Conservatives are manoeuvring themselves into a four party deal that could see David Cameron remaining as Prime Minister even if he loses the election. According to sources at Northern Ireland’s Democratic Unionist Party, senior Conservatives are trying to keep a formal deal with the Liberal Democrats but bring in UKIP and the DUP in a ‘confidence and supply’ deal.
The polls are currently showing Labour and Conservatives are necked and neck on around 32 percent, with the Liberal Democrats on 8 percent and UKIP on 15. Because of the size of seats, Labour need far fewer votes to win the election, so on current polling they would be a larger party. However, no party is likely to get an overall majority so a coalition deal will have to be done.
Under the terms of the deal Liberal Democrats and Conservatives would remain as ministers, whilst UKIP and the DUP would vote for the government in confidence motions. They would then negotiate on every piece of legislation, giving significant power to the two parties in the House of Commons.
Officially both the DUP and UKIP will do a deal with whomever offers them the best deal. In reality the DUP admit they expect this to be the Conservatives, which is so firmly in favour of retention of Northern Ireland that it’s official title is “the Conservative and Unionist Party”.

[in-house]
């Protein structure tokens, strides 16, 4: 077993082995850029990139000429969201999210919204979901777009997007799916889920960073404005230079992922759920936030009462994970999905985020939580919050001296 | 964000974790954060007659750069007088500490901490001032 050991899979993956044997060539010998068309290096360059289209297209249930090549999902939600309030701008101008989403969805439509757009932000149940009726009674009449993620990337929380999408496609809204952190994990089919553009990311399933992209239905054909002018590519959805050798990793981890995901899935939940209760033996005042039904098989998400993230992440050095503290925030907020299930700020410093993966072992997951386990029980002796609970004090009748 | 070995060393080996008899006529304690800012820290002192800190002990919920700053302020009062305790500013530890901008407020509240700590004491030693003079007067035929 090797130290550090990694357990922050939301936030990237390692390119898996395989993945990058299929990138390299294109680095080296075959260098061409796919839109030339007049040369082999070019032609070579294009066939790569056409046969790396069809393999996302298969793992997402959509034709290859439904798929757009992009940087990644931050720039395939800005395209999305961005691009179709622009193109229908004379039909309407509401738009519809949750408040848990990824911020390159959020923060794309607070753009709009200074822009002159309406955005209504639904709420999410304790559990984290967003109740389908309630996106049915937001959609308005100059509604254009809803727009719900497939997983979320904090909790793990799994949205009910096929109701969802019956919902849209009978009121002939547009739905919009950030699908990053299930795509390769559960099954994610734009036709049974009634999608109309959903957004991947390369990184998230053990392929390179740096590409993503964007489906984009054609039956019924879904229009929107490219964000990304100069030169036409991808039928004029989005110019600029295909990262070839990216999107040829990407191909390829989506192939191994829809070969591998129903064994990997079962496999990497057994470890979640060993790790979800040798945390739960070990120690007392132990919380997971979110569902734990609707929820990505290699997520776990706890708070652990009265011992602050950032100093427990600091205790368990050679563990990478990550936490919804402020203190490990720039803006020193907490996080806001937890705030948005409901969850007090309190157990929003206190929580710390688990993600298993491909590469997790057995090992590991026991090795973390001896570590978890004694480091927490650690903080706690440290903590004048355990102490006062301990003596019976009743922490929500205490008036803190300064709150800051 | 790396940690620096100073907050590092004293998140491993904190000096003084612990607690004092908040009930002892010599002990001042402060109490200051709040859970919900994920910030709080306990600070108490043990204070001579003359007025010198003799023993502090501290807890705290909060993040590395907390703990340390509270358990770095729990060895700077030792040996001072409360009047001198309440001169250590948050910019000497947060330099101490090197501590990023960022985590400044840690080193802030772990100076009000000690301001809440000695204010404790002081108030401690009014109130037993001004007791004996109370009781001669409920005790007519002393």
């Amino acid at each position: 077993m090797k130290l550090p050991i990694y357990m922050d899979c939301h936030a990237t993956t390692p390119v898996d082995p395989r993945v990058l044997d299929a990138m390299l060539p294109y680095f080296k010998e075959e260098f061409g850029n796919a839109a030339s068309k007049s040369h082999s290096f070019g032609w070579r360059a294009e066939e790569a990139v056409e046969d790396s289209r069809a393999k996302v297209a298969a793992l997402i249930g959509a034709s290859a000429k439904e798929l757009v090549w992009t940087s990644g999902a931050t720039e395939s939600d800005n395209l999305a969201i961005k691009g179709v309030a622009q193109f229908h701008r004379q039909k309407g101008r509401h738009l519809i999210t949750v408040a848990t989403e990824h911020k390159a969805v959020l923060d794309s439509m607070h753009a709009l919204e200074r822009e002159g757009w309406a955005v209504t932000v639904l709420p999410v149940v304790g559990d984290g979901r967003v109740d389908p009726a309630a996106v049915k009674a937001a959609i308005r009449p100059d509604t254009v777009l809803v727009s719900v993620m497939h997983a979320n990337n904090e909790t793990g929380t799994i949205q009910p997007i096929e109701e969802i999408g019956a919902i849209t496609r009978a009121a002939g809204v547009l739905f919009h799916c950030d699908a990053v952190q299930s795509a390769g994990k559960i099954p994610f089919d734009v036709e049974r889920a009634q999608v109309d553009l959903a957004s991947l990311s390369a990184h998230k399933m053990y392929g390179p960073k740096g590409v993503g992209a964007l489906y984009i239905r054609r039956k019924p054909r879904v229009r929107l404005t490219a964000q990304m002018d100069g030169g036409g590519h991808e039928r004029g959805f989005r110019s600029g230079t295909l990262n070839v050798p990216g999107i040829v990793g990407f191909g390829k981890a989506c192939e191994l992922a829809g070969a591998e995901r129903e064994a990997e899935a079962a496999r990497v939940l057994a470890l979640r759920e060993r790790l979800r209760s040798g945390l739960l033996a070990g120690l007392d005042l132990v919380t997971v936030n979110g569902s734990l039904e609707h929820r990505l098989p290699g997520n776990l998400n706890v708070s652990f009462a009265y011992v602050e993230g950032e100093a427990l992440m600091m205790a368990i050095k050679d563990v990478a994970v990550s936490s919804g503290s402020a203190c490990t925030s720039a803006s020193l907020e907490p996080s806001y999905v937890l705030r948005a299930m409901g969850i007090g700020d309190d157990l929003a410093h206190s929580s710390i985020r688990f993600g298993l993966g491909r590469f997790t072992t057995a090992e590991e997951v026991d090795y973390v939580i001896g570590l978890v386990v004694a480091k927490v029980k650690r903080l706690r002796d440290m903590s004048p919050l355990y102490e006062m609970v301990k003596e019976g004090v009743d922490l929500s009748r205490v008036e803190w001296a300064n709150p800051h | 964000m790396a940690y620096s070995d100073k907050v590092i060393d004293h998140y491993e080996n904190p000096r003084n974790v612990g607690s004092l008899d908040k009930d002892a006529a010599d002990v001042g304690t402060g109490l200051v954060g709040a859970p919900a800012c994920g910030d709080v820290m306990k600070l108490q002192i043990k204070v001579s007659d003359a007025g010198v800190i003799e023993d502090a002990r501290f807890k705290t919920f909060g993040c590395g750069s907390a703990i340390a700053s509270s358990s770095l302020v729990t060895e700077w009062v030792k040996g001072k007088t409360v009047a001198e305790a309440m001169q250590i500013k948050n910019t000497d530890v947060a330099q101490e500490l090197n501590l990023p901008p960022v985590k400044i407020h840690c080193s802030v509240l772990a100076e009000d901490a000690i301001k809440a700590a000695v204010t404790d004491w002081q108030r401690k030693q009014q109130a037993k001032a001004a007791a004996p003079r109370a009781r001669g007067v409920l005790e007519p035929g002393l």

UKIP have also stated they would do a deal with either Labour or the Conservatives, but they also privately admit Miliband is unlikely to offer them an in/out referendum on the EU. This would make a deal almost impossible.
On Sunday Kevin Maguire exposed information on the deal between the Liberal Democrats and the Conservatives in the Mirror. He said: “Behind the public wars and play fights I’ve learned that David Cameron and Nick Clegg are plotting to stitch-up Ed Miliband.”
A DUP source told Breitbart London: “There is no doubt that the plan is to put the four parties together. We won’t rule anything in or out, the SNP were fools to do that. The DUP will do whatever is best for Northern Ireland, but we all know which party will offer the better deal.
“We don’t want ministerial seats, we are too small at the House of Commons to make that work.”
Although UKIP MPs will be reluctant to do a deal with the Conservatives they will want to ensure a referendum in the next parliament. Cameron will now need to bank on some Liberal Democrats surviving the widely predicted electoral meltdown.
The DUP are expected to win eight seats, UKIP are harder to predict but most pundits believe they will get between five and ten seats. The leader of the DUP, Nigel Dodds, has already confirmed he will not join a full coalition involving ministerial posts.